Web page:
Linus Torvalds may still want a Linux desktop, but no one else does. And even if they did, by the time the requisite ecosystem could be developed, the need for a desktop — Linux or otherwise — will largely be gone.
So, why this persistent fetish for a Linux desktop?
Linus wants the Linux desktop
Linus Torvalds, founder of Linux, has a knack for provocation. The man who can blister bad ideas with furious broadsides on Linux kernel mailing lists also has a penchant for seeing past immediate technology roadblocks. But where the proverbial "Linux desktop" is concerned, Torvalds may have a blindspot.
At LinuxCon in Chicago this past week, Torvalds reinflated dashed desktop hopes with this comment:
"I still want the desktop. The challenge on the desktop is not a kernel problem. It's a whole infrastructure problem. I think we'll get there one day."
I don't. The briefest glance at market share data suggests that I'm not alone, either. While hundreds of millions of people want Linux powering their smartphones, and millions of businesses are content to let Linux run their servers, virtually no one wants Linux running their laptops and desktops.
What they do continue to want, however, is a better personal computer experience.
Still haven't found what we're looking for
Greylock venture capitalist (and former CEO of Mozilla) John Lilly calls this out in a recent blog post, arguing that "our software and systems were mostly not delivering on the promise" of personal computing. For effect (and because it's sadly true), Lilly quotes tech visionary Mitch Kapor, writing in 1991 about the sorry state of personal computing:
"Despite the enormous outward success of personal computers, the daily experience of using computers far too often is still fraught with difficulty, pain, and barriers for most people, which means that the revolution, measured by its original goals, has not as yet succeeded."
As Lilly notes, Kapor's lament is as true in 2014 as it was when he penned it in 1991. Or close.
While we in tech like to assume that technology, including personal computing, is easy, the opposite is actually true. It doesn't take long to figure this out, either. All you have to do is talk to people who aren't actively involved with technology each day. They're the ones that call you to ask how to print out a PDF, or install a router, or whatever allegedly menial technology task they're trying to perform to get through the day.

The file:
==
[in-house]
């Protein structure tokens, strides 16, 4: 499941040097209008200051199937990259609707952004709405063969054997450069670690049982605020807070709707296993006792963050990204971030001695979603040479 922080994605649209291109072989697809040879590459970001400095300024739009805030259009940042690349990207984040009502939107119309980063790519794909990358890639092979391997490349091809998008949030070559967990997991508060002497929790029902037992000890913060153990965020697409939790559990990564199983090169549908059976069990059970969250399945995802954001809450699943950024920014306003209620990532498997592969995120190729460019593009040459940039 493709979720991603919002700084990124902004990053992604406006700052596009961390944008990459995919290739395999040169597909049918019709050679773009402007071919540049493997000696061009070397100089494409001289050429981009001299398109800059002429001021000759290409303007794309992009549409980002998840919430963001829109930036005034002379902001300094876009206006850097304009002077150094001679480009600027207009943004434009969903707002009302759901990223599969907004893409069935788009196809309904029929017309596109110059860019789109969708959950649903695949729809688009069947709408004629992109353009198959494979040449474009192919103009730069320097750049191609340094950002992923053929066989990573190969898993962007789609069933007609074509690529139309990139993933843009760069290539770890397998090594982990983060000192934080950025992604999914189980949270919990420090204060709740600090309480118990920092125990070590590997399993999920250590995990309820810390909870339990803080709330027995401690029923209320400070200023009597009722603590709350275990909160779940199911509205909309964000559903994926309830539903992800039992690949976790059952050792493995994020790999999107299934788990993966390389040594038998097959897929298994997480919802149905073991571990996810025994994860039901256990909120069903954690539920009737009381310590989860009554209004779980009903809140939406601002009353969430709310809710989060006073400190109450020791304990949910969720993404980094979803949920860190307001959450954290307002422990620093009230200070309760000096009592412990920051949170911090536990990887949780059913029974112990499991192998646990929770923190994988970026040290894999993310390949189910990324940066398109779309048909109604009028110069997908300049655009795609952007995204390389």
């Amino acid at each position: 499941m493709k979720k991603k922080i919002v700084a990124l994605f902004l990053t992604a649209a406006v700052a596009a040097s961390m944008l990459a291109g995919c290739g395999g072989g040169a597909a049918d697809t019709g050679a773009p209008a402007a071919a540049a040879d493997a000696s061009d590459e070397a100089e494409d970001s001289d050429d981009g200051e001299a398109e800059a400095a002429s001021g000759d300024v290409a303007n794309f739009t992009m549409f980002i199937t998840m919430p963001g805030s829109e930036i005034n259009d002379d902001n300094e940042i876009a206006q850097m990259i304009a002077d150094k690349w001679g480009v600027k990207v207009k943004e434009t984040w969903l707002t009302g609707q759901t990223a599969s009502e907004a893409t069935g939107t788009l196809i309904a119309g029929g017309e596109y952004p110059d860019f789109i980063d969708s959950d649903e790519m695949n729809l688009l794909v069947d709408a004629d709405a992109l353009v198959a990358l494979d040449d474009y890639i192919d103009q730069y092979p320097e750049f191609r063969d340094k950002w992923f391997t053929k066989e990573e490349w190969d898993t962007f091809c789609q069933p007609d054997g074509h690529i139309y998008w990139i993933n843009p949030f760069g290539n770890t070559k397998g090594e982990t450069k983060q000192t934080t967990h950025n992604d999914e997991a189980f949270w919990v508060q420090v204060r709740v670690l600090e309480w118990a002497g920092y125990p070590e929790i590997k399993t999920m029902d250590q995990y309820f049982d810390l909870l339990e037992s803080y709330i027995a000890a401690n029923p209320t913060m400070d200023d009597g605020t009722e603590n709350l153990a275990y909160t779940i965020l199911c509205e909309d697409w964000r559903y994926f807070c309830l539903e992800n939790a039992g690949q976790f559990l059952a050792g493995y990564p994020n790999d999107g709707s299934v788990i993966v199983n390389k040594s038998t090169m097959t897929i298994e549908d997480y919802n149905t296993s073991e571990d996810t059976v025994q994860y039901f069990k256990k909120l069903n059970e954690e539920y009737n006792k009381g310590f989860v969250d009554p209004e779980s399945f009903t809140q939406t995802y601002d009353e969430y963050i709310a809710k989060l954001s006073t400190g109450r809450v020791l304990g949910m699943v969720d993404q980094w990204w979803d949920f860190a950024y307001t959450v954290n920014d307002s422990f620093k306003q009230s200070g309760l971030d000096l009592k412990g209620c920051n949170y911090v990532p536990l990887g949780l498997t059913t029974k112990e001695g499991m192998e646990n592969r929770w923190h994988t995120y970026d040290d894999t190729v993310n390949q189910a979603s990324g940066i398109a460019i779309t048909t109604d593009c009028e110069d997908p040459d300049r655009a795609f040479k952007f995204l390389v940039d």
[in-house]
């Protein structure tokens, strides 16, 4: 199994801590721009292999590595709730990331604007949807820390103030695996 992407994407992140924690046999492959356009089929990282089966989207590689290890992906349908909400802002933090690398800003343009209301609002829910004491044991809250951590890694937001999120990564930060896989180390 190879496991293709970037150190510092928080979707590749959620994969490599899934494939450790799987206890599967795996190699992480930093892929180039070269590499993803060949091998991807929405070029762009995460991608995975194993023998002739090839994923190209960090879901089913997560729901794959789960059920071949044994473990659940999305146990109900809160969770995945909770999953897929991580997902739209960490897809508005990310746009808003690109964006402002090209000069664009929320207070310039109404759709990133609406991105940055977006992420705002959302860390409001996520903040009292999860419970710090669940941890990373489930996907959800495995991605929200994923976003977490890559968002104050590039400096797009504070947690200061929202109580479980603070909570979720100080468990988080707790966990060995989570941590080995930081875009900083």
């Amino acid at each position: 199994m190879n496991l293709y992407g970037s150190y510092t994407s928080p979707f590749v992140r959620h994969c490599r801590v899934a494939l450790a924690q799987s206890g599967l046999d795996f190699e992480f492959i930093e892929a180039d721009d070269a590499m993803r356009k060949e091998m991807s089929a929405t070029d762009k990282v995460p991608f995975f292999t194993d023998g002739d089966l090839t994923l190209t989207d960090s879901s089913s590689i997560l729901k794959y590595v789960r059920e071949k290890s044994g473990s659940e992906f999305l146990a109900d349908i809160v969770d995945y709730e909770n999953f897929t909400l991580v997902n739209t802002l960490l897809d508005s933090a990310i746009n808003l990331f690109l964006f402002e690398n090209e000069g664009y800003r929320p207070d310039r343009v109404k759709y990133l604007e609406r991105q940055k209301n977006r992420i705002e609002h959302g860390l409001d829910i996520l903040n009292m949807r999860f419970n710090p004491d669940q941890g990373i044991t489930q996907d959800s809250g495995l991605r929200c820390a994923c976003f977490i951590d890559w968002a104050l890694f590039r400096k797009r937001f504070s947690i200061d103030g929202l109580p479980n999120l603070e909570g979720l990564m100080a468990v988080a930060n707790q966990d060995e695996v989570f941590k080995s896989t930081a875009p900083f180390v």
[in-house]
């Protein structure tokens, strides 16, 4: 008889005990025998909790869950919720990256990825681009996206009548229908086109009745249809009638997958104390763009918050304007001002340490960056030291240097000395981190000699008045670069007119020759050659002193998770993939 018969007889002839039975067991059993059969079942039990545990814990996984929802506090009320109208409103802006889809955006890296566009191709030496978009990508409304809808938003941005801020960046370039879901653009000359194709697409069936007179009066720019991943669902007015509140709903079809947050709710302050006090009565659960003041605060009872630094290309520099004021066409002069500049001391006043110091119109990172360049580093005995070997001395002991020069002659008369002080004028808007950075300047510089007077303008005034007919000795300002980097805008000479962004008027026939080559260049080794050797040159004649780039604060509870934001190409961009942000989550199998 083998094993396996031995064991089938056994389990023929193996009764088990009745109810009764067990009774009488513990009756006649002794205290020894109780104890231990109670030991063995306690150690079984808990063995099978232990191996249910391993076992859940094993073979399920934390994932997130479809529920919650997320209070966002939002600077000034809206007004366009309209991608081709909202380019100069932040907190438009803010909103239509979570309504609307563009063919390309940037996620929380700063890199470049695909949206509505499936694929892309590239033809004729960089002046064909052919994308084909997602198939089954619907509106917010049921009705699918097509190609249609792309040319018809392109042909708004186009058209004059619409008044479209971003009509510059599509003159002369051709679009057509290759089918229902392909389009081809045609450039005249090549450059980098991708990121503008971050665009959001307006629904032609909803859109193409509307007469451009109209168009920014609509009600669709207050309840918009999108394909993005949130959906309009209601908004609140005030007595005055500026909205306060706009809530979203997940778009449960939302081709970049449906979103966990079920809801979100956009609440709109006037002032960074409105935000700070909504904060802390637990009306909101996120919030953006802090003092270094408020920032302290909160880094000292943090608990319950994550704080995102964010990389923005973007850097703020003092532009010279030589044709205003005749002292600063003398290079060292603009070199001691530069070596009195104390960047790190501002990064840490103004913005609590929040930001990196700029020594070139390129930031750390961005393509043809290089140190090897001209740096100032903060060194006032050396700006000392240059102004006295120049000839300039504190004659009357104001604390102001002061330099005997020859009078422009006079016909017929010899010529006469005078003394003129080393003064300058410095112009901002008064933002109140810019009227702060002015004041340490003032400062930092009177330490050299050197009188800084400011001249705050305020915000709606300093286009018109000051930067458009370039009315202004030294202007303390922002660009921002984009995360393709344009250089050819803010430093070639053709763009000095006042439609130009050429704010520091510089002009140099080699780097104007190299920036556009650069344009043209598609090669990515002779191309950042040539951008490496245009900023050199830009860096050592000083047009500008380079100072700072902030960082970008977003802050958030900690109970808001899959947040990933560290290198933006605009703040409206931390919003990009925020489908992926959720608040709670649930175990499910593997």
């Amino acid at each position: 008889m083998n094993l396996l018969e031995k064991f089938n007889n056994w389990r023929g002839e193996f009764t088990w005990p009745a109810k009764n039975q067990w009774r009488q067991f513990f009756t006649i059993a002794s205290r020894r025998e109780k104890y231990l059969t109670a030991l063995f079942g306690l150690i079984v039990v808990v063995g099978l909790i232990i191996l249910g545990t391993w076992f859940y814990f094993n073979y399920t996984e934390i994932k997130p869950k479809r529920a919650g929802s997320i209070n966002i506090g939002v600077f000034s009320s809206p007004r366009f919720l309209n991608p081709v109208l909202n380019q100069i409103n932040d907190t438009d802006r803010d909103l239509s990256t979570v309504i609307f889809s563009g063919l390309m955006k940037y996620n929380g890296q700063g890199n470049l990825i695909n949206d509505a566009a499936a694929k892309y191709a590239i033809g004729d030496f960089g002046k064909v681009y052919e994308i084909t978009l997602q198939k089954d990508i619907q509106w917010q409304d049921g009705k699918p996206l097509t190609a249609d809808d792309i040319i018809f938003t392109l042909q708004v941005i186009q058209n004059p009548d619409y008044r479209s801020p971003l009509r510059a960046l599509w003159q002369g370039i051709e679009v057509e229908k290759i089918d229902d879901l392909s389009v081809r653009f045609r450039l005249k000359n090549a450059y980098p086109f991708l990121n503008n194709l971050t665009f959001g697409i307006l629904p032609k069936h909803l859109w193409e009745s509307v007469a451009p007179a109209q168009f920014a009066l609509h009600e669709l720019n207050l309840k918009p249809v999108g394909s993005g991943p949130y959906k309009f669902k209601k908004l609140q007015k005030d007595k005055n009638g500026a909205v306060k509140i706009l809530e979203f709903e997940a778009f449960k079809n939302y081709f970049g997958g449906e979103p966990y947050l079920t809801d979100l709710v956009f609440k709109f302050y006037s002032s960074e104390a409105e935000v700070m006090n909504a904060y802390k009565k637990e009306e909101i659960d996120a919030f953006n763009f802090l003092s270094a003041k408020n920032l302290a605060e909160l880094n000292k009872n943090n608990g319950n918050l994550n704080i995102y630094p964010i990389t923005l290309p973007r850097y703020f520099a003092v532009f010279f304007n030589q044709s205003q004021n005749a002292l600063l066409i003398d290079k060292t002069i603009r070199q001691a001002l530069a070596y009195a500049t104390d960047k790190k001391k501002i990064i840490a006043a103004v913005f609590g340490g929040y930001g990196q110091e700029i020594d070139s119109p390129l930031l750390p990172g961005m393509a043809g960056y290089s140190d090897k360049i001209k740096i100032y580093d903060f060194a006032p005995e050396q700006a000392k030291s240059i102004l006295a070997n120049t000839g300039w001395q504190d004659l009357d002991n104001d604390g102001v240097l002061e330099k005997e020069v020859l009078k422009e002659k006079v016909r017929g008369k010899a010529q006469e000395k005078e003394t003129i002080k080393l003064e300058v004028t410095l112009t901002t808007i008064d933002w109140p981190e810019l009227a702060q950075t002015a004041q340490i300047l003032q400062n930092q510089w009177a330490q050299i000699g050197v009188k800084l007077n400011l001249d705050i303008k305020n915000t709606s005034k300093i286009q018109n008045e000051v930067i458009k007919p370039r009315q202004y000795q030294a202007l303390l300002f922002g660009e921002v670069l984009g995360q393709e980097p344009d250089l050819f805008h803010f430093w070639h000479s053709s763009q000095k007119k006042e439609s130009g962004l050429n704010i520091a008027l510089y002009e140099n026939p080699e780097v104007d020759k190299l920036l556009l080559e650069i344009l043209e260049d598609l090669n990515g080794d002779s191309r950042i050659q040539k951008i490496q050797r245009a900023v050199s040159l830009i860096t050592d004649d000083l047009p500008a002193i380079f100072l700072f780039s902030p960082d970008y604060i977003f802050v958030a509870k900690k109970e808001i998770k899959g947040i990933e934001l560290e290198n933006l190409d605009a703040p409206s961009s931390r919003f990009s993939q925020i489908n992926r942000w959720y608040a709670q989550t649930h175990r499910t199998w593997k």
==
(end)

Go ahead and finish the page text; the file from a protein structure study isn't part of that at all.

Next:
As Wes Miller, research VP at Directions on Microsoft, humorously tweeted recently:
Apple has been successful, in part, because it has reduced the complexity of personal computing. But even Apple has largely failed to overcome the PC's clunky interaction with human experience.
Could Linux do any better? Probably not. Linux, developed historically by and for geeks, may be the least likely candidate to improve the consumer experience. While companies like my former employer, Canonical, are focused on streamlining the user experience, a pretty UI is just one of many, many things that needs to change.
Torvalds hints at this when he says the Linux desktop problem is one concerning the "whole infrastructure" around Linux. In other words, the Linux desktop needs to remove all complexity associated with third-party software, drivers, etc. Jack Wallen covers three key things that business users would need from a Linux desktop, but once you factor in the more consumer-y things, like support for preferred music and app stores, Linux is a bridge that's much too far.
I ran a Linux desktop for years, including Fedora, Ubuntu, and SUSE distributions. Each had its share of glitches. None of these was something that I couldn't figure out with a little time searching Google, but most users don't have that kind of patience or even that level of expertise. It needs to "just work." The Linux desktop, quite simply, does not.
So, let's move on, just like the rest of the world has. No one outside geeky events like LinuxCon pines for the Linux desktop anymore. We should be content that they're pining for something even better: the Android smartphone, which makes the Linux "desktop" relevant for the next 20 years, even if it wasn't relevant for the last 20.
Matt is currently head of the developer ecosystem at Adobe. The views expressed are his own, not those of his employer.
Matt Asay is a veteran technology columnist who has written for CNET, ReadWrite, and other tech media. Asay has also held a variety of executive roles with leading mobile and big data software companies.